16 European Joumal en CrIminal Policy end Research vol Legal framework In the absence of an organized crime law, presidential decrees have been issued in Russia. These include decrees on anti-monopolistic practices, money laundering, the advertisement of fraudulent investment returns as well as the previously mentioned decree on banditry and organized crime (Dubik, 1994). Few if any cases have been prosecuted under any of the decrees except the one on banditry. On the first anniversary of the presidential decree, Colonel-General Mikhail Yegorov, head of the organized crime directorate, reported that in cases were opened on the charges of 'banditism'. Approximately 12,000 weapons and 1,812 kilograms of explosives were seized from 500 individuals charged with bearing illegal arms (CEELI, 1995a, p. 11). The importante of the crime issue to the electorate will probably force the passage of some anti-organized-crime legislation in several of the successor states shortly. Delays in the passage of the legislation in Russia can be explained by the armed dissolution of the parliament in Moscow in October 1993, the problems of corruption and ideological and personal differences among legislators in the Duma and Federation Council. For a significant period the organized crime law and the Russian criminal code were not inter-related. The State Duma in mid-november 1994 adopted on the first reading a draft law on the struggle against organized crime. This comprehensive law, incorporating elements of American RICO and the corresponding Italian law, had harsh penalties-for perpetrators. Under preparation for a long time by an inter-governmental working group headed by A.I. Dolgova, it was adopted after its initial rejection the previous week. The prime concern raised by the organized crime law were: its imprecise definition of criminal groups, its authorized detention of suspects for 30 days (a constitutional violation), the ability of law enforcers to intervene in the commercial activities of enterprises and bank structures suspected of 1aundering money and the failure to specify penalties for the unlawful activities of investigating bodies.11 Political expediency and the crime situation led to the bill's initial passage over objections concerning its violations of legal norms. In Russia, a law needs to pass three readings by the Duma before it is advanced to the Federation Council. By June 1995, as the second reading on the Criminal Code and Organized Crime law approached, it was apparent that criticisms of a separate organized crime law would force changes in the Criminal Code. The Federation Council had made clear it would not pass the separate organized 11 FBIS Daily Report, 1994c. There was also discussion of the láw at the meeting of the Russian Criminological Society attended by the author in Moscow on January 7, 1995.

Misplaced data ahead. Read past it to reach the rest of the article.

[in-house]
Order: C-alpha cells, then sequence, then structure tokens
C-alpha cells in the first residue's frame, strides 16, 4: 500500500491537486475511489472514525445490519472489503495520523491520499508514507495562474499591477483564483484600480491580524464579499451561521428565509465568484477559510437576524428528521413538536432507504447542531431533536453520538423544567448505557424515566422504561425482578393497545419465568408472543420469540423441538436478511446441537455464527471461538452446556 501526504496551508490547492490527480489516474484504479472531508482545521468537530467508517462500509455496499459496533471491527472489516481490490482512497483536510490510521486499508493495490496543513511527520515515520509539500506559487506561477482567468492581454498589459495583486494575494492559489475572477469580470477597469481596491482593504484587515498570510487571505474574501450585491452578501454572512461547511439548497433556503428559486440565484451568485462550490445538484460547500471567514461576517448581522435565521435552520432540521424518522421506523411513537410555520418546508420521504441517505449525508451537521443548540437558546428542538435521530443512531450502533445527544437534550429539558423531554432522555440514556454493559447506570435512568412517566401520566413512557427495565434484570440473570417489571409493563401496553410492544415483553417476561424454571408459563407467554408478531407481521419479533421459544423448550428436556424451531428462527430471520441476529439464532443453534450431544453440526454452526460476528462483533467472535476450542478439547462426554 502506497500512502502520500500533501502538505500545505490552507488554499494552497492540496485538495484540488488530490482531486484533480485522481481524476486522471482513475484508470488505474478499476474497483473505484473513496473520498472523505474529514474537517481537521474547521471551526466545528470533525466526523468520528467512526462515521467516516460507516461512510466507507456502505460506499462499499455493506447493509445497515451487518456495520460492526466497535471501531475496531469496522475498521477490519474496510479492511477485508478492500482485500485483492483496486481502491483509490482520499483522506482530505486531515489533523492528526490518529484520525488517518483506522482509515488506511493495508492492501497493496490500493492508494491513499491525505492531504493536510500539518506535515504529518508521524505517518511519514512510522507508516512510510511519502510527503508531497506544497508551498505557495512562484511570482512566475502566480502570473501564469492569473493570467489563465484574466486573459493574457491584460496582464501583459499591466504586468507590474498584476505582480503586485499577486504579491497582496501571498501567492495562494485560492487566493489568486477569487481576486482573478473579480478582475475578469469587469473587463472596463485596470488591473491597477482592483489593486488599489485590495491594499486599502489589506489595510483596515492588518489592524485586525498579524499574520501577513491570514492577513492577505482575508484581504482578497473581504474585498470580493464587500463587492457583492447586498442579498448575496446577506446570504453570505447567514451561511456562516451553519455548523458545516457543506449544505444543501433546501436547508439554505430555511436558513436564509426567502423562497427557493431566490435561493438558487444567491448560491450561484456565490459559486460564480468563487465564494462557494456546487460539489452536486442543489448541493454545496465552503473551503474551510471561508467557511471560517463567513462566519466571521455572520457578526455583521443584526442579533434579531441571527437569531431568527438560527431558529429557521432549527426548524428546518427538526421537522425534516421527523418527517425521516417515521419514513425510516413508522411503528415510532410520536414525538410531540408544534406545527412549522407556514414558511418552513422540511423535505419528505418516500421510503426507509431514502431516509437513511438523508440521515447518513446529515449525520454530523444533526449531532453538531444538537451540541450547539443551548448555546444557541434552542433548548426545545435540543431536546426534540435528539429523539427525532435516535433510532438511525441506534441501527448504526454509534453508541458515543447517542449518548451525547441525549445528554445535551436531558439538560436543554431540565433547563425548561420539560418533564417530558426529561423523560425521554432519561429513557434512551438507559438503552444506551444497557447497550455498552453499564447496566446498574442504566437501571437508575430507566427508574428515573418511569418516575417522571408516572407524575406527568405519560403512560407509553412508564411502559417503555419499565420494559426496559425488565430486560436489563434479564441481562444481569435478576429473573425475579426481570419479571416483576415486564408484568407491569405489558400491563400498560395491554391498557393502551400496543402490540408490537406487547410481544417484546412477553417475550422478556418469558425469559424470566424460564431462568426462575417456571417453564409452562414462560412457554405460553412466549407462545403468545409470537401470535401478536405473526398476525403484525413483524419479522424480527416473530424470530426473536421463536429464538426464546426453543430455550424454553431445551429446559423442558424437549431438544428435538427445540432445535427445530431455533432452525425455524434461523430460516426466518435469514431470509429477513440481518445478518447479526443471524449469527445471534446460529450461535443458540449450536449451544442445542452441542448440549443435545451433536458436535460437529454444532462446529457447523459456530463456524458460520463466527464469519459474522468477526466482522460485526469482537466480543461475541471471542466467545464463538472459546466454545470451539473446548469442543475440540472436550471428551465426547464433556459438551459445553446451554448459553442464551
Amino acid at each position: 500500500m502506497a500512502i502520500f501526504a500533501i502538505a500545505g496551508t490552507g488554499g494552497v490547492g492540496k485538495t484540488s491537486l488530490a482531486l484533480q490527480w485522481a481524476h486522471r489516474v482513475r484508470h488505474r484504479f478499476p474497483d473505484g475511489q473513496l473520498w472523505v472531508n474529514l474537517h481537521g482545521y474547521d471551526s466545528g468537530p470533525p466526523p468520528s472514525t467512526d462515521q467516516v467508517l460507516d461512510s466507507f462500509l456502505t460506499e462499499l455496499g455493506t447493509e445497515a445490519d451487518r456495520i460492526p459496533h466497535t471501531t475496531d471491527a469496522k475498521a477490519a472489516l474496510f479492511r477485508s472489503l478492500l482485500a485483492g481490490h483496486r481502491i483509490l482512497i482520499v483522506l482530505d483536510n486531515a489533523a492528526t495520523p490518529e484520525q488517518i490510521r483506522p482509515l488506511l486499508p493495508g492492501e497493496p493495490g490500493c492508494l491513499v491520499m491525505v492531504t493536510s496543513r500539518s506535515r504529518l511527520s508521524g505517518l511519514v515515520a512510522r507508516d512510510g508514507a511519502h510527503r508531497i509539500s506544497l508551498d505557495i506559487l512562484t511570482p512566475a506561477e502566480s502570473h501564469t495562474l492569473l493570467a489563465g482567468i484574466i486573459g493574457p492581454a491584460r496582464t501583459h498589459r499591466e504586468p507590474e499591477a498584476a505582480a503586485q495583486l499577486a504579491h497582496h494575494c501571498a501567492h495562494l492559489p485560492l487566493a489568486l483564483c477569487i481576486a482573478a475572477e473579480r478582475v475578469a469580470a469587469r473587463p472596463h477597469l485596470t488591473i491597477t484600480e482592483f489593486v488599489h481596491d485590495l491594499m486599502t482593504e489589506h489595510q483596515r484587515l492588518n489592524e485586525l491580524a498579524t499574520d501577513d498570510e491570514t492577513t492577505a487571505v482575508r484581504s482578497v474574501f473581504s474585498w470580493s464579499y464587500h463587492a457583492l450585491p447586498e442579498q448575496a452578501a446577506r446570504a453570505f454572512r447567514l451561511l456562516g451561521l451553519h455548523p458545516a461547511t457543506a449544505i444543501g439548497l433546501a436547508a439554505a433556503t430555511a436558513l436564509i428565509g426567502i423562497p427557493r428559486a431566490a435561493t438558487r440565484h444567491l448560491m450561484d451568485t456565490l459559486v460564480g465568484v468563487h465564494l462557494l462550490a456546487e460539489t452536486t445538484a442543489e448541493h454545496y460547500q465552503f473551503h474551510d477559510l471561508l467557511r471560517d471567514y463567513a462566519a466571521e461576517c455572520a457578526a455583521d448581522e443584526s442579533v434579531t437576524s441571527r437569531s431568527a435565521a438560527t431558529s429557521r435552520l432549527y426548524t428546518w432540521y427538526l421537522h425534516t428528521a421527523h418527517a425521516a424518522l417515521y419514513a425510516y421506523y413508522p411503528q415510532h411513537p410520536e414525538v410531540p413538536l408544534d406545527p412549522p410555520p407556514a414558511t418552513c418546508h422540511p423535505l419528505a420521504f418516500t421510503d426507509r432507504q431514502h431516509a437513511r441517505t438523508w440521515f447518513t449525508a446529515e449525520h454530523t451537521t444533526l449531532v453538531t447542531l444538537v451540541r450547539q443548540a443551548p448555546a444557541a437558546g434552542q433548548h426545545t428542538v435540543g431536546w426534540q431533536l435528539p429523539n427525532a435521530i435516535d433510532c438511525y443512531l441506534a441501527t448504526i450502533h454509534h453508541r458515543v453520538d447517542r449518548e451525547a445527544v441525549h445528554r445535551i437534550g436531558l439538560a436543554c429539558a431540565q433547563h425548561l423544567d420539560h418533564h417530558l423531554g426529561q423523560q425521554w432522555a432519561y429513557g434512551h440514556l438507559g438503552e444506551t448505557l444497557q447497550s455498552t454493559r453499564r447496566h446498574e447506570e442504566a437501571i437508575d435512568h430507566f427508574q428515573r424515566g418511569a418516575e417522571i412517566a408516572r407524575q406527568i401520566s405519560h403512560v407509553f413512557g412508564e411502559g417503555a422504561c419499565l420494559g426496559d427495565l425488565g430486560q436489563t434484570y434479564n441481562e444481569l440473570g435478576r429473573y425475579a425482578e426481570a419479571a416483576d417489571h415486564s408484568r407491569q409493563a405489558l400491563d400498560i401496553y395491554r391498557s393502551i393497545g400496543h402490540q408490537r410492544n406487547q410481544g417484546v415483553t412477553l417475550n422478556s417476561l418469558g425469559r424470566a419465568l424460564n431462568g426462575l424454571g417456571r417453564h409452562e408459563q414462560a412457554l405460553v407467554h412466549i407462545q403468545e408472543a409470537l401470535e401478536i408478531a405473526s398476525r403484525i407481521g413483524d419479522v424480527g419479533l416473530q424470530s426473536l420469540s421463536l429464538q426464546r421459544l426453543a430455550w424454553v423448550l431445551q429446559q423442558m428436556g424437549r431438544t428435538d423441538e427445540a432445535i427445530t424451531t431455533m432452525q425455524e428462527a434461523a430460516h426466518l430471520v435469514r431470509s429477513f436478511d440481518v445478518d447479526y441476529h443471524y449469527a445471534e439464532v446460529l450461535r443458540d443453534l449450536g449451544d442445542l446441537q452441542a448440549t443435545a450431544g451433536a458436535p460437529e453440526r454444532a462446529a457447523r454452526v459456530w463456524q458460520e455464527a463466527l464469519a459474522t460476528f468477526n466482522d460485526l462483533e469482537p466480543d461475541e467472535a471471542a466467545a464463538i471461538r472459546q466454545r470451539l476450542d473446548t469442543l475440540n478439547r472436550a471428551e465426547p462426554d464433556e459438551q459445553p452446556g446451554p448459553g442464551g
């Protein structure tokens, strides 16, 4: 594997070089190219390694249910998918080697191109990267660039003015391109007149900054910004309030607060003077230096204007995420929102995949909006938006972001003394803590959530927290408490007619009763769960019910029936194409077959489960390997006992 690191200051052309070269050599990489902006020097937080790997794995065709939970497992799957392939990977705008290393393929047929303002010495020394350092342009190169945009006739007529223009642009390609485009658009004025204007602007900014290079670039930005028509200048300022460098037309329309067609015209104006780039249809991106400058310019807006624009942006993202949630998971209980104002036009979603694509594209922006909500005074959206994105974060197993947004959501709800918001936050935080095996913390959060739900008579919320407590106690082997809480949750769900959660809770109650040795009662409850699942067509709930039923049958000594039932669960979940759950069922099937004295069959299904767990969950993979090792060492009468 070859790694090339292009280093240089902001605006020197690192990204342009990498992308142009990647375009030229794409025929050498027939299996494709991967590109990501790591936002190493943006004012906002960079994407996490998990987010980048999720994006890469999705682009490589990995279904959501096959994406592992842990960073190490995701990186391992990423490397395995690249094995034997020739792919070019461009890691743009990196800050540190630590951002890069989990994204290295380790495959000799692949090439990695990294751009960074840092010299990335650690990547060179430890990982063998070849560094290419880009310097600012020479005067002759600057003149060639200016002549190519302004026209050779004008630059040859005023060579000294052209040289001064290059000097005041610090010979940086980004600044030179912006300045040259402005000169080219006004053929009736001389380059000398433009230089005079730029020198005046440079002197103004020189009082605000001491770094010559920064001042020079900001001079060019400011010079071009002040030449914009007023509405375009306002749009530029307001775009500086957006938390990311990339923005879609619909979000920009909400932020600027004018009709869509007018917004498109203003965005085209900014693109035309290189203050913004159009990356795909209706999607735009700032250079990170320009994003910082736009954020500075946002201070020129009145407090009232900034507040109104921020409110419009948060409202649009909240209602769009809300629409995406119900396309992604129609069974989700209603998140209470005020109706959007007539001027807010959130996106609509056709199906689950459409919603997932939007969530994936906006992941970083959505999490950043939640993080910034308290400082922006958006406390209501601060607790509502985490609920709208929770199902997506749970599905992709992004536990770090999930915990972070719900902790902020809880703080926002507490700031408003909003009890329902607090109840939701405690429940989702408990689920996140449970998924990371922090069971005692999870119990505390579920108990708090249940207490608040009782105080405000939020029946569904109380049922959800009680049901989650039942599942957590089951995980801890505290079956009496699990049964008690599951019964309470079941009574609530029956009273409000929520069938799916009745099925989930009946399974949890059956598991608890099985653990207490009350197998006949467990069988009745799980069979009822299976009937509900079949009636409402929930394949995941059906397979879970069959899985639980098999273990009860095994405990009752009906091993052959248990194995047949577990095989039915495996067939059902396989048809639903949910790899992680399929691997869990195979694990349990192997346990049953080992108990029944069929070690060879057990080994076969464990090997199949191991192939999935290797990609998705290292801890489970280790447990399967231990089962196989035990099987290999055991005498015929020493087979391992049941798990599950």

17 Post-Sovjet organized crime 17 crime law. It may await the same fate as the bili on corruption which was rejected by the Federation Council in Fall In June 1995, the draft of the Russian Criminal Code, which had previously not addressed organized crime added certain provisions to deal with the problem.13 The new draft Russian Criminal Code differs from the Soviet period code by eliminating the chapter concerning 'Crimes Against Socialist Property' and substituting 'Crimes in the Sphere of Economic Activity' including: impeding business activity, registration of illegal land deals, illegal bank activity, false business activity, receiving credit throtlgh false means, fraudulent deviation from debts, bribery of competitors, abuse in issuing securities and fraudulent bankruptcy (CEELI, 1995b, p. 8). On July 19, 1995, the Russian Duma approved the Criminal Code on the third reading. The new Criminal Code still needs to be approved by the upper house, the Federation Council, and signed by President Yeltsin. This will likely occur by the end of the year. Ukrainian legislators have prepared comprehensive legislation against organized crime. In August 1995, Ukraine established a National Bureau of Investigation, modeled on the Federal Bureau of Investigation, to be funded by the Security Services and general state budget (CEELI, 1995b, p. 14). The presidential administration in Kazakhstan has also devoted itself to the implementation of organized-crime legislation and special law enforcement efforts to combat crime and corruption. The organized-crime measures of the successor states, because of poor legislative drafting and endemic problems of corruption, will not generally achieve the legal standards of many western societies. They will not be sufficient to fight the full dimensions of post-soviet organizéd crime. Yet they will contain measures that will correspond to mant' of the provisions of the Vienna convention concerning money laundering. Western countries will then be able to move against the capital and criminals of post-soviet organized crime. 12 The corruption bill was rejected allegedly for its legal shortcomings. But the bill's provisions on economic disclosure threatened the financial interests of many wealthy members of the Federation Council. For a discussion of this see Aleksandr Danilkin (1994). The Russian Duma has not abandoned its efforts to pass corruption legislation because on July 14, it adopted a decree on fighting corruption. 13 The drafting process for these laws represents a significant effort by many committed practitioners in different parts of the government to develop effective organized-crime legislation. They have worked closely with the staffs and members of parliament in a process reminiscent of the behindthe-scenes negotiations of western legislatures. This analysis is based on interviews with many individuals closely involved in the drafting process for the last few years.